Radiation Oncologist Follows in Her Father's Footsteps
Published March 2006
Ruth Lavigne, MD, decided to pursue a medical degree at the age when most physicians have already started their careers.
"As my kids grew, I realized that telling them that they could do--or become--anything they wanted really didn't have any validity until I pursued my own dream," says Dr. Lavigne, a radiation oncologist.
At age 36, she entered UC's College of Medicine, earned her MD, and went on to complete her radiation oncology residency. During that time, she was honored with UC's Outstanding Resident Award--an honor bestowed annually to a resident physician for demonstrating respect, integrity, teamwork and excellence in patient care.Last July--at age 45--Dr. Lavigne accepted her first medical appointment in the division of radiation oncology.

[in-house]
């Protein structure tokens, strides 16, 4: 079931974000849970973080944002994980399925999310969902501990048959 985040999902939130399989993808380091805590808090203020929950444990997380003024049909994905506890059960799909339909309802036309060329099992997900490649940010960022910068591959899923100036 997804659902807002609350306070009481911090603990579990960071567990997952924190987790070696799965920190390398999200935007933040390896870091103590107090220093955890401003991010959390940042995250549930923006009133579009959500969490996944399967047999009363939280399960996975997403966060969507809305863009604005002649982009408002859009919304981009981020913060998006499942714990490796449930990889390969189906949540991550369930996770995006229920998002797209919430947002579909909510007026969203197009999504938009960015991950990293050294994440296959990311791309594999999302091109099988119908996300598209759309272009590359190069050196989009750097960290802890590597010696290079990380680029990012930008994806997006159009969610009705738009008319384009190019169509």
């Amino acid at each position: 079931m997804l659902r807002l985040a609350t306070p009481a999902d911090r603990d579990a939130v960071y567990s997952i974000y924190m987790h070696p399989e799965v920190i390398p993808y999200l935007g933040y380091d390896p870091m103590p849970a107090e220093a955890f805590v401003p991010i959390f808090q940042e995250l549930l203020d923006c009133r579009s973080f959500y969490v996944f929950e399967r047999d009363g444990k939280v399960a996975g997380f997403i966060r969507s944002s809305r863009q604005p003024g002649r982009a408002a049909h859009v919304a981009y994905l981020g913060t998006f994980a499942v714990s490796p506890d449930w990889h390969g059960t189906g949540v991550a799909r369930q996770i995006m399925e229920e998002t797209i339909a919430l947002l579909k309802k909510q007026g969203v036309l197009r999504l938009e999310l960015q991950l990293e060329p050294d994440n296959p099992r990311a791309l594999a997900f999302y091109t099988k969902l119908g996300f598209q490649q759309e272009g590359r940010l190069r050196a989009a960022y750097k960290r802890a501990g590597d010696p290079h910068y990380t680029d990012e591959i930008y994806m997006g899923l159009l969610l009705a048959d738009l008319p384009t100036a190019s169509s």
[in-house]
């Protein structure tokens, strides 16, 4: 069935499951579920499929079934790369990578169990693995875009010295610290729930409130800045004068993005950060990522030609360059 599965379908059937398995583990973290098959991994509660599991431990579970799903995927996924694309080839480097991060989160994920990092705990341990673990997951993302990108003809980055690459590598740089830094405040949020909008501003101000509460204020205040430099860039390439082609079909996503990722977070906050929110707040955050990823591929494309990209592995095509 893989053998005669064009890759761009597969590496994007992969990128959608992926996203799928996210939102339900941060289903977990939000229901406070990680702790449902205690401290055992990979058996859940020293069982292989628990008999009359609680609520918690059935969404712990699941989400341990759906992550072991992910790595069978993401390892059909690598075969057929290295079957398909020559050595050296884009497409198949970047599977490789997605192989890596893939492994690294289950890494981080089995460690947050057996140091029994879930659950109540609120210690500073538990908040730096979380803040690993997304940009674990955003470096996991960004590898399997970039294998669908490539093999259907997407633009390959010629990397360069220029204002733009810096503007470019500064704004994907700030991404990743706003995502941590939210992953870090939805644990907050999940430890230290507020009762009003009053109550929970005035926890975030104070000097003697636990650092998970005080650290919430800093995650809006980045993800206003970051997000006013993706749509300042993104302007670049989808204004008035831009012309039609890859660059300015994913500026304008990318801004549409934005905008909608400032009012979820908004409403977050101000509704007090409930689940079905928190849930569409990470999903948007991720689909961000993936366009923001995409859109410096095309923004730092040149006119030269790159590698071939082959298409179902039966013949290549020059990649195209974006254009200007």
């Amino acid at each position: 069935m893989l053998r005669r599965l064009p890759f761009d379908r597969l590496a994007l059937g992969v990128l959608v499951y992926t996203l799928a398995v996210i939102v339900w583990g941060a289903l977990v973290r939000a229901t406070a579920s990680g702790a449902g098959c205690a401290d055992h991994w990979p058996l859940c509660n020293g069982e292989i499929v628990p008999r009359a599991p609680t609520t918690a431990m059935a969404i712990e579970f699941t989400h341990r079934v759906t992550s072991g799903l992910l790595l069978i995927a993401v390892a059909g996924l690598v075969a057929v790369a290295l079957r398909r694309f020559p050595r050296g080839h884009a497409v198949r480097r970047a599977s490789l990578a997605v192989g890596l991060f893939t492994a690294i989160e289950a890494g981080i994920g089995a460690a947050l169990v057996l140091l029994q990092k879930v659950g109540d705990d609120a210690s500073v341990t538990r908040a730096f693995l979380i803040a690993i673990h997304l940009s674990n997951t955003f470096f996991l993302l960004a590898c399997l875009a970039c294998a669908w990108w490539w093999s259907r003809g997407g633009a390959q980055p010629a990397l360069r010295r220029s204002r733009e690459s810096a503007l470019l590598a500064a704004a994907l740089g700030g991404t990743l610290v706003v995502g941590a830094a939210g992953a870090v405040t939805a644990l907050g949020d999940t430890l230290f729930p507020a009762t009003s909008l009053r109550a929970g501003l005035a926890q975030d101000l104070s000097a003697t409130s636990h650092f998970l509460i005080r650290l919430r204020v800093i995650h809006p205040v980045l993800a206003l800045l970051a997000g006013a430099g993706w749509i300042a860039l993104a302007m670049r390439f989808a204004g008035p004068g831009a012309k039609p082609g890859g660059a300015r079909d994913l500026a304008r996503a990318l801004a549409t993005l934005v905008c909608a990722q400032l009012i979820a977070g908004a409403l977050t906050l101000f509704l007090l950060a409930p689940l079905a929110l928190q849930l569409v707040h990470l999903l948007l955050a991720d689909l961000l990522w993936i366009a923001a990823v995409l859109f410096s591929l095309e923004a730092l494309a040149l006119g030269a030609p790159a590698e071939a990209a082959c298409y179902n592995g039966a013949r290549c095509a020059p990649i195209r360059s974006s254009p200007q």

Today, she specializes in treatment of breast and pediatric cancers.
Science and medicine are in Dr. Lavigne's blood: she is the daughter of Myron Moskowitz, MD, the UC radiologist who established the Cincinnati Breast Cancer Detection Center in 1973--one of the first centers of its kind in the United States.
Dr. Lavigne says that her father's example largely inspired her to pursue medicine. She remembers him telling her that medicine was a noble field, and that her personality would give her a natural rapport with patients.
"Growing up, I was constantly amazed at my father's accomplishments," says Dr. Lavigne. "He was a true a pioneer in breast imaging and screening for cancer."
Following in her father's footsteps, Dr. Lavigne is currently part of a national study looking at benefits of partial breast irradiation for treating early-stage cancer. Researchers hope to find a way to eliminate cancer in patients while minimizing the damage in surrounding breast tissue."I may have gotten a late start," she says, "but it feels great to take care of patients every day. I'm where I always wanted to be."